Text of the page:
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Grappling with Those Unwanted Signals

Jan. 9, 2019
As more wireless applications crowd into the available frequency bands, signal congestion is forcing RF/microwave system designers to find ways to cope with unwanted signals.

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Radio signals are part of many wireless-communications applications, from consumer and commercial through industrial and military systems. Whether in licensed or unlicensed applications, especially at RF and lower-microwave frequency bands, any operating environment can become tangled with too many signals. Some of them are signals intended for a receiver, others are intended but too much for a receiver to handle at one time, and some are simply unwanted signals or interference.

Those unwanted signals can start from many sources, whether they’re as familiar as an AM radio or television broadcast transmitter and or in the form of harmonics of intended signals or even excessive energy leaking from electronic devices as electromagnetic interference (EMI). Typically, unwanted signal interference starts with some form of transmitter or as electronic equipment lacking adequate shielding to maintain electromagnetic compatibility (EMC) for a given operating environment. By knowing a little more about these unwanted signals, they can be sidestepped by the desired signals or filtered out when they occur at some point outside of the frequency bands of intended signals.

Organizations such as the Federal Communications Commission (FCC) and the International Telecommunication Union (ITU), and even the Amateur Radio Relay League (ARRL), work hard to organize frequency-spectrum use into carefully organized and managed bands of frequencies for each application. This includes, for example, the 2.4- to 2.5-GHz band for Wi-Fi wireless local-area networks (WLANs) and their essential wireless access to the internet for many different electronic devices. Starting within the kilohertz range for AM radios through VHF/UHF broadcast television channels (Fig. 1), spectrum use is carefully monitored to prevent unwanted overlapping of signals that can interfere with the reception of designed signals.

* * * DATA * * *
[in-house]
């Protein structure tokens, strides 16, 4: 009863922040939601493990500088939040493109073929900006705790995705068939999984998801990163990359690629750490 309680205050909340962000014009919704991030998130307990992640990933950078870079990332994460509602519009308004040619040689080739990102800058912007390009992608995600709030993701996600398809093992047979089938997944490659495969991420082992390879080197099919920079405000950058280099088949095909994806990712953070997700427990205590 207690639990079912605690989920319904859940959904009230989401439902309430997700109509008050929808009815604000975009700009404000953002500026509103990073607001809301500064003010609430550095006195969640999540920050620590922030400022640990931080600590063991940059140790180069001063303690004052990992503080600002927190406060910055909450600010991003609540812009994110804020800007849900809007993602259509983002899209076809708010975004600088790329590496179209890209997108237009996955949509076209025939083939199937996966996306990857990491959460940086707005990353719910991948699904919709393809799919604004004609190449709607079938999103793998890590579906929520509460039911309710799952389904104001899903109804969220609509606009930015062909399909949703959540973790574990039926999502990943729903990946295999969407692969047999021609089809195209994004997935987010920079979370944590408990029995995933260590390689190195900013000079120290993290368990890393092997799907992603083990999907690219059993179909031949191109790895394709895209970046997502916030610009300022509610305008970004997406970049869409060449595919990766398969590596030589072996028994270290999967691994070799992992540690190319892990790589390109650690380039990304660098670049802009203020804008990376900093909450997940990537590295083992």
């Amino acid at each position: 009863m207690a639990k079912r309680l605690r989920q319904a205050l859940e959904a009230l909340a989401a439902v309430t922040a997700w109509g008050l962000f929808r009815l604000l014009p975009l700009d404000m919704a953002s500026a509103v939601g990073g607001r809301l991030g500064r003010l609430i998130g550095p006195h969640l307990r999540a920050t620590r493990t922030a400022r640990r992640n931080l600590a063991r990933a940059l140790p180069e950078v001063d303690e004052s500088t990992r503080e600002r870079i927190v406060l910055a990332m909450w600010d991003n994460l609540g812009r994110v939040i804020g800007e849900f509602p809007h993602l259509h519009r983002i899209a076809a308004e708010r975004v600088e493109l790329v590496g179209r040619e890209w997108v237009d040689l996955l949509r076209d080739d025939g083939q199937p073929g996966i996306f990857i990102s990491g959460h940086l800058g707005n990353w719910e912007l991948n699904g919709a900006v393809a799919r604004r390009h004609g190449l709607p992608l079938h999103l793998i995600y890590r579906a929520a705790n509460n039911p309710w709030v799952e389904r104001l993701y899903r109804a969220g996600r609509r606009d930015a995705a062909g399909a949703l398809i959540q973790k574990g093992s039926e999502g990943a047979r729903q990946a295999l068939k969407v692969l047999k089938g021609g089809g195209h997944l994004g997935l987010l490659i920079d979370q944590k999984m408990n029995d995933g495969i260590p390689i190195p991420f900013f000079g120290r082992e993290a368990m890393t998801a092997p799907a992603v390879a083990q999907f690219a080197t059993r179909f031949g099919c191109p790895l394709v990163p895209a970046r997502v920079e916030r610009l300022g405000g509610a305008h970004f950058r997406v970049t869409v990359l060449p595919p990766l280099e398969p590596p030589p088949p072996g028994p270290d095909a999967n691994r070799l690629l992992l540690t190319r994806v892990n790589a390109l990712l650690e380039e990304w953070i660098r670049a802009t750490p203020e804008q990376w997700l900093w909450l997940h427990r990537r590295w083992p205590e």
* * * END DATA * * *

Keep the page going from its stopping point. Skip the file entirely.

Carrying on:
1. Radio broadcast antennas can be a starting point for radio waves that become unwanted interference signals. (Courtesy of Beckman Tower)

The 2.4-GHz span is part of the unlicensed industrial, scientific, and medical (ISM) band of frequencies intended for widespread and easy-to-use wireless applications. One of those applications, though, is the microwave oven at 2.45 GHz, where such relatively long wavelengths are effective for heating water and any foods or materials with water content. As effective as microwave ovens are for home and industrial heating, they are also a potential source of EMI and unwanted signals if improperly shielded and sealed during the heating process.

Wreaking Havoc on Wi-Fi

Although microwave ovens are designed to operate with relatively low levels of RF radiation, small amounts of leaking RF energy are enough to jam or interfere with the operation of nearby Wi-Fi equipment and prevent wireless access. Interference within the 2.4-GHz band may not be enough to prevent a Wi-Fi system from operating altogether, but may surface as slow internet access speeds and slow computer file transfers using the Wi-Fi system. For a Bluetooth device at 2.4 GHz, interference may result in simply not being able to wirelessly connect a Bluetooth device, such as a printer or computer mouse, to a computer controller.

Interference can also occur within Wi-Fi bands (at both 2.4 and 5 GHz) simply because of signal congestion. Interference results between fixed in-home wireless networks when a close-enough neighbor has set a wireless router to the same channel at the same frequency as the Wi-Fi system next door. Since Wi-Fi operates over a designated frequency bandwidth with multiple channels each set to its own frequency, changing the channel number will usually avoid interference in a Wi-Fi system from a too-near Wi-Fi wireless router (Fig. 2).

2. Standard Wi-Fi routers operating at ISM frequencies can be the sources—and victims—of unwanted interference signals. (Courtesy of Linksys)

Interference occurs when attempts are made to use multiple signals within the same frequency channel at the same time without some form of synchronization. Such instances may involve frequency-division multiplexing (FDM) to slightly offset the frequencies of the different signals or time-division multiplexing (TDM) when signals are transmitted in pulses or packets that are slightly offset in time to prevent the signals from blocking each other.

Of course, even the most dedicated attempts at signal synchronization cannot avoid interference in all cases. For example, in the case of a Wi-Fi system that may be initiating operation from a cable-television (CATV) service provider, coaxial cables running into a house and to a junction box can also be the source of interference. Frayed or cut insulation on those cables, even coaxial connectors with poor EMC interfaces, can leak enough EM energy into the operating environment to jam the intended RF signals from the wireless router to a nearby wireless device and degrade the overall performance of the Wi-Fi network.